The bill to taxpayers in Brussels’ fines for the Government’s mishandling of EU financial help for farmers is likely to top £580m, a public spending watchdog said.
More than £400m has already been handed over to the European Commission, another £89m is due and allowance has been made for a further £84m, Department for Environment, Food and Rural Affairs (Defra) accounts show.
But the National Audit Office (NAO) said the cost to the public purse was likely to exceed that sum by the time the accounts for the current phase of the Common Agricultural Policy (CAP) – from 2005 to 2015 – were finalised in 2019/20.
The Rural Payments Agency (RPA) was beset with problems in administering the system of subsidies brought in in 2005, which paid farmers based on the amount of land they have rather than, as previously, how much they produce.
The NAO pointed to “weaknesses in data quality and cross checks” as the major cause of the huge fines and called on Defra to ensure lessons were learned to counter the “significant risks” of similar problems resulting from the introduction of a more complex CAP regime from 2015.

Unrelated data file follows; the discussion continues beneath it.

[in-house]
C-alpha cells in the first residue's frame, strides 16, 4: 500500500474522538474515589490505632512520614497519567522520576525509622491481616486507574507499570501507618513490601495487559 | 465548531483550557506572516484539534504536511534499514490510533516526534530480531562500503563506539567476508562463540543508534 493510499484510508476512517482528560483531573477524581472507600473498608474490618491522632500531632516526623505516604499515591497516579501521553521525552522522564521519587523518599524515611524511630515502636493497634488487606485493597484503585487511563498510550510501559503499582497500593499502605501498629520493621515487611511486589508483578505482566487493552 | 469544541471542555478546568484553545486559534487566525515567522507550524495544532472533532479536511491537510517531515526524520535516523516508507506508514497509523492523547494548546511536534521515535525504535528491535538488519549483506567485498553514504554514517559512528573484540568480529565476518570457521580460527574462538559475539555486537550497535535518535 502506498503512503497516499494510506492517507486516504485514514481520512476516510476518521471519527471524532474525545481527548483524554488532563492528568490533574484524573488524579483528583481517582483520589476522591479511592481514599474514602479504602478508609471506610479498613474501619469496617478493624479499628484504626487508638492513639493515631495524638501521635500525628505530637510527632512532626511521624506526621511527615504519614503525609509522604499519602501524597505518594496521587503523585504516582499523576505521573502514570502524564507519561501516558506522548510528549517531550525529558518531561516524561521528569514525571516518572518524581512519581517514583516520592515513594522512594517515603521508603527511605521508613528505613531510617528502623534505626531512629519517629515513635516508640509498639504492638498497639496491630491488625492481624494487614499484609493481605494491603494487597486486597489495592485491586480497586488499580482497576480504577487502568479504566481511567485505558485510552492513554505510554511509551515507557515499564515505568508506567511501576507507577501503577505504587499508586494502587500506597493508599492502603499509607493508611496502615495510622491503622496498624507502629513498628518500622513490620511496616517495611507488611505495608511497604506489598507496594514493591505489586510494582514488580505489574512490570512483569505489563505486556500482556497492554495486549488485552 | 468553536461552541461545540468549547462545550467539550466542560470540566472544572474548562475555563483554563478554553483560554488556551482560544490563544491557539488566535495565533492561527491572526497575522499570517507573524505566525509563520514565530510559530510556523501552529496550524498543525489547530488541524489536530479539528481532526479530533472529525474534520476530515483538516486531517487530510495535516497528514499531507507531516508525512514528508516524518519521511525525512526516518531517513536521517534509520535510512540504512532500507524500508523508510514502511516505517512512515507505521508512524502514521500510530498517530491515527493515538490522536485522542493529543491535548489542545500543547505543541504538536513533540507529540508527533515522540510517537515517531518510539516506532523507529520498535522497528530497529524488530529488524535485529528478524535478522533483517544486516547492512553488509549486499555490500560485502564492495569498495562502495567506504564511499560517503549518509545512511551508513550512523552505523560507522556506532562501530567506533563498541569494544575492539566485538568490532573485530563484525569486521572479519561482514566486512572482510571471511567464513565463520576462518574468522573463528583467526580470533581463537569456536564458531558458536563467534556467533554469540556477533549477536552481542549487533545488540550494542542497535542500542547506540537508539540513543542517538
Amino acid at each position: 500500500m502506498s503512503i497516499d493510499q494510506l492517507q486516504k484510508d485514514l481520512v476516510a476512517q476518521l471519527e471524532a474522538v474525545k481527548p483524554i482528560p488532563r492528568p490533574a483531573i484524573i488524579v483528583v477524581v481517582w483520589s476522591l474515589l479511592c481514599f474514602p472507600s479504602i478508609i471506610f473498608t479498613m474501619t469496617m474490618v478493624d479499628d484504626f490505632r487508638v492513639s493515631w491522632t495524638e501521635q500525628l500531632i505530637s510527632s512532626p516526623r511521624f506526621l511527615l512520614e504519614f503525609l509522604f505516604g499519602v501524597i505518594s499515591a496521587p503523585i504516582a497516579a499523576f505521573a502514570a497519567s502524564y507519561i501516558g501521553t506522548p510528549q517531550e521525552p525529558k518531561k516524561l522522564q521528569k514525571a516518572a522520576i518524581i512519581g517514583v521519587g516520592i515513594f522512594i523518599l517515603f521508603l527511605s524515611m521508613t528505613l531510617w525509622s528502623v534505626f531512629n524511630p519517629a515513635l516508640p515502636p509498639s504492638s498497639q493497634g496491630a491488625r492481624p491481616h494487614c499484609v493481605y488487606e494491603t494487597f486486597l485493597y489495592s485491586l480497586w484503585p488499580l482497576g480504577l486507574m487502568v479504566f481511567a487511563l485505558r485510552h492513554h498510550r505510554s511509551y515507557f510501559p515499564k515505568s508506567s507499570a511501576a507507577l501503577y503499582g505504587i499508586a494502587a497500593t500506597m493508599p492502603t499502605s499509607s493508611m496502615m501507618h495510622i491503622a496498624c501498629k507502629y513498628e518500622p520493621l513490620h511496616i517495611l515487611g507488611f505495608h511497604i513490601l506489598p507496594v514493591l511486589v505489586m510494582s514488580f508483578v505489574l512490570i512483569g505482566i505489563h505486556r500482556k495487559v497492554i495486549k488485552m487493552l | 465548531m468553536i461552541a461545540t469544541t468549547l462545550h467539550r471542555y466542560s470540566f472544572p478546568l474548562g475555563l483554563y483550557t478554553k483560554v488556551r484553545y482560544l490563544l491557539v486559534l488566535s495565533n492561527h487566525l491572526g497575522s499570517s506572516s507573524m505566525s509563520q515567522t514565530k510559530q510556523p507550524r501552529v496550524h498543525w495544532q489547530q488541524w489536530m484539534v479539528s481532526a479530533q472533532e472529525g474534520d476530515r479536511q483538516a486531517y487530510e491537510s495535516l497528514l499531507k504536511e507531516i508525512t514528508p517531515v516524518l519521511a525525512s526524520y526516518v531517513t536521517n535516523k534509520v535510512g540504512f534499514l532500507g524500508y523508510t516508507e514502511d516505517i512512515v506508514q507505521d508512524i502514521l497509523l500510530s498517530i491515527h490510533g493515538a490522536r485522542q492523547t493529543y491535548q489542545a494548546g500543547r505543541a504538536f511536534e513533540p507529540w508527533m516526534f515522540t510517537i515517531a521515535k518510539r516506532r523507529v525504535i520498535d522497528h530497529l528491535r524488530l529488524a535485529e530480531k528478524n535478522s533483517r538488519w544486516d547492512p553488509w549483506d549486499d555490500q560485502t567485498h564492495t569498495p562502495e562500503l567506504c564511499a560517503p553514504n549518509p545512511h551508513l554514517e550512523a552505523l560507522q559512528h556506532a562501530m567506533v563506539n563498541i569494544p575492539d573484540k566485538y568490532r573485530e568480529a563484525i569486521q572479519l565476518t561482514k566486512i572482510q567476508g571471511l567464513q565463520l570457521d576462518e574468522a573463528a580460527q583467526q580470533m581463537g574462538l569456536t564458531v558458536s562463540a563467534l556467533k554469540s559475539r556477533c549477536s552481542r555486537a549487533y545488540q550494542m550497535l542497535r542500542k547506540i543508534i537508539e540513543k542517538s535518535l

NAO chief Amyas Morse welcomed “good progress made by the Department and RPA in rectifying past overpayments and underpayments to farmers, and in processing payments more accurately”.
His praise came as he gave a clean bill of health to Defra’s accounts for the first time since 2007, but warned the scale of fines in the pipeline meant they could be qualified again in coming years.
“The Department faces a number of significant risks in implementing impending CAP reform...and it will need to manage these well if it is to avoid a repeat of the high penalties imposed following the previous reforms in 2005,” he said.
A Defra spokeswoman said: “We are determined to implement the CAP in England in a way that is as simple, affordable, and effective as possible.”